By Charis Hill Crime Editor | @HillCharis
In 2010 Georgina Challen, known as Sally Challen, was imprisoned for life after killing her husband in their own home but has now won a bid to appeal her conviction.
Following years of controlling and coercive abuse, Challen beat her husband to death with a hammer.
Challen denied murder on the ground of diminished responsibility, but a jury at Guilford Crown Court failed to accept her defence and instead found the 64 years old guilty of murder. Challen was originally sentenced to a minimum of 22 years, but following a successful appeal, this term time was reduced to 18 years imprisonment.
At trial, Prosecutors claimed jealousy led Challen to kill her husband after his infidelity was exposed. But campaigners have since claimed that Challens responsibility was severely diminished following three excruciating decades of abuse from former husband Ricard. Following permission from three Court of Appeal judges, the mother of two now looks to appeal her conviction and have the decision overturned.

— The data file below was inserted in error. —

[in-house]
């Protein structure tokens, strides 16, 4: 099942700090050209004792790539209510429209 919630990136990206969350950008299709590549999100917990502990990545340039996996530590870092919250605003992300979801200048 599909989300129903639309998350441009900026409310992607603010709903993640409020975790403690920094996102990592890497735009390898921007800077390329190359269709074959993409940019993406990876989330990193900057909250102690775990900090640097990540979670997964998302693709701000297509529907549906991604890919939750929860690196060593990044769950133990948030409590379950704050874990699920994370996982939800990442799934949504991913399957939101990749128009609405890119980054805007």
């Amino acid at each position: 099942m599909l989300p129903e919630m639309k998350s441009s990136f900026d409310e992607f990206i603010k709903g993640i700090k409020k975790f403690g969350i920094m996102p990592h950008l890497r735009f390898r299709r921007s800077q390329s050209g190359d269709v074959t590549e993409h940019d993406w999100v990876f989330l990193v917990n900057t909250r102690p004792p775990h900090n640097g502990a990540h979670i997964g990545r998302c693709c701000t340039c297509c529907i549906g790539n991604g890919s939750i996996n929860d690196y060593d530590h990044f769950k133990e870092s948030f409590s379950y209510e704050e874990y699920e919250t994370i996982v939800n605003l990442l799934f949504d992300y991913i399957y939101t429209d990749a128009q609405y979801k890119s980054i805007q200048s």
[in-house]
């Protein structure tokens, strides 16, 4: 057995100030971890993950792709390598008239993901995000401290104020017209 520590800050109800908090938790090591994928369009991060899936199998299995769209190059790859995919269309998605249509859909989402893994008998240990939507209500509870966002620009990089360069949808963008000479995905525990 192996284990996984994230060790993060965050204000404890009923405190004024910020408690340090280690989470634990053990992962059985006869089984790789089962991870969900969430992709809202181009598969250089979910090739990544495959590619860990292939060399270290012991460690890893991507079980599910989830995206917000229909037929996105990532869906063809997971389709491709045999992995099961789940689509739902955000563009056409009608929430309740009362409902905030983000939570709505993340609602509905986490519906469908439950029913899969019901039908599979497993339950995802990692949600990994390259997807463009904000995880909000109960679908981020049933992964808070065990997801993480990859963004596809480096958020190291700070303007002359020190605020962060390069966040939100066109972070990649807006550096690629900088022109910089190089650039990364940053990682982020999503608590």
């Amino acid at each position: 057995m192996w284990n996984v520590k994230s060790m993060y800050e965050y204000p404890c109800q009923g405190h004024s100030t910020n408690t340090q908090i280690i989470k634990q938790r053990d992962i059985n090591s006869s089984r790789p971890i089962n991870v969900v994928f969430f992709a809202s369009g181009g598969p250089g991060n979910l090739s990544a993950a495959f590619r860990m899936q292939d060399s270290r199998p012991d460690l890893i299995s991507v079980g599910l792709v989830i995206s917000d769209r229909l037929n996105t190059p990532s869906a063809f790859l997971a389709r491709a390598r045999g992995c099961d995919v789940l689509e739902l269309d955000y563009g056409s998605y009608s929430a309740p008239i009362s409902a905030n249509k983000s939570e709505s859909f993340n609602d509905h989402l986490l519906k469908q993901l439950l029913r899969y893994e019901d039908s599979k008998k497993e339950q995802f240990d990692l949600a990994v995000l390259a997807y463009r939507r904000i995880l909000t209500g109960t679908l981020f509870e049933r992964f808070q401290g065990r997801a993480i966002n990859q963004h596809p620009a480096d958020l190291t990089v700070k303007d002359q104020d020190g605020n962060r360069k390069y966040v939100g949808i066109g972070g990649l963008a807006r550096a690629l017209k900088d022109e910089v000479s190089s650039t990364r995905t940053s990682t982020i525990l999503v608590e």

Representatives acting on behalf of Challen argue that the case must be reviewed in light of new legislation specifically outlawing ‘controlling and coercive behaviour in an intimate relationship’.
The crime came into effect in 2015 in order to fill a gap in the law that previously failed to protect victims of control and coercion.
Challens solicitor Harriet Wistrich has hailed the right to appeal as ‘a significant recognition of controlling and coercive behaviour and how it may have impacted on her” and claims to be ‘delighted by its potential to raise further awareness within the criminal justice system about the nature of this behaviour and its impact.”
In talking to the press Challen’s son, David, acclaimed the hearing as “the start of the battle” before adding “this is a push forward not just for my mum, but for thousands of other men and women that suffer from coercive and controlling behaviour.”